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File:The Greatest Salesman in the World book cover.jpg

I just finished reading an interesting book, “The Greatest Salesman in the World” by Og Mandino. Its Chinese translation was marketed in the name “Scrolls of Wealth” in China and was very popular.

I didn’t realize it was published just 40 years ago in 1968, a best-seller since then, until I read some critics about the book. The story of the book was set in biblical time in Arabic world. It’s about a poor camel boy, Hafid, who eventually became the greatest salesman in his time with unmatchable wealth. However, I can see the story is just a “make-up”, like all the stories in the TV advertisements. Essentially, the author would like to sell his “manuals for salesman”, which he developed for his insurance company while working in rural New Hampshire, as he disclosed in the preface of the book.

The author is indeed a very good salesman for his ideas. The story is catching, persuasive, full of drama, even having a mysterious link to the Bible. Obviously, he followed his own advices to sell, capturing people’s interests, making connections through familiarity (Bible story), demonstrating success stories happened with other ordinary people, and making the items for sale seems scarce and rare thus valuable. Another interesting way he did his selling is to command the reader to read each principle (a chapter or scroll in the book) three times a day for a month. That’s almost like a religious practice. I have to agree it’s the best way to build the principles into habits.

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Living in New Jersey for almost 10 years, I recently grew some deep interests in the history of New Jersey. After all, knowing the place we are living make us comfort and proud in our everyday life. The places we are driving by everyday start to become meaningful if we can tell their histories. I don’t feel like a stranger or a foreigner as I felt before. “Blossom where you are planted”, my newly acquired motto, starts from knowing the history of where I am planted.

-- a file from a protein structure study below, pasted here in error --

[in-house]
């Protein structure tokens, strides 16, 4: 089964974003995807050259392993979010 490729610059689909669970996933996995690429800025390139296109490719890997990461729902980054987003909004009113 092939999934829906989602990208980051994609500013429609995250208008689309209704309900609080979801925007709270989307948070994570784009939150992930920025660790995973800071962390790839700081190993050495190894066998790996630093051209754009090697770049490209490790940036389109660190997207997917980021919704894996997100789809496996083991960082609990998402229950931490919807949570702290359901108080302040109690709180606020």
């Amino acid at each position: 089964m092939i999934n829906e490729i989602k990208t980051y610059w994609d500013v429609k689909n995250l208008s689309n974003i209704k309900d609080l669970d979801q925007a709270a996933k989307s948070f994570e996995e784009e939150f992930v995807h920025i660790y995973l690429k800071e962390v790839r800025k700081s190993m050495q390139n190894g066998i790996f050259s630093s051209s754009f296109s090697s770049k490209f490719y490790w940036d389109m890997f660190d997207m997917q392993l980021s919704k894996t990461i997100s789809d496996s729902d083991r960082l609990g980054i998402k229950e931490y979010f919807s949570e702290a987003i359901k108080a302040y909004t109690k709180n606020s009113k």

I just came across a good description of the history of New Jersey. It’s short enough to read through quickly but thorough enough to cover all the important points. I like its way to see the history. Not as a boring sequence of “big events” like we used to read in text books, but as a continuous changes of people’s ways of living, driven by economical, technical and political forces.

Hope discovering the history of the place you live and work will give you the same joy as I do!

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Serving in an IT department of a non-IT company, I learned over the years one or two things about our business partners, who are our best friend and patrons, at the same time our ultimate source of headaches.

Bittersweet Partnership

After all, my job is to help them to be successful in their fields, in Sales, Marketing, Finance or Service. In a sense, IT department exists only because our business partners need us. And we need them too, to define the requirements and specs, to decide about the business logics, to promote the products we developed, to sponsor our projects, to give us feedbacks for improvements, etc. So, it’s truly a partnership.

However, we constantly fight with our business partners. They want too much from us within unrealistic short time. We insist on an absolutely necessary infrastructure change they don’t understand and consider too risky. We are furious that they keep changing their mind about the requirements in the last minute. They are bitter about the delay of the new release. This list can go on and on.

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April 2009
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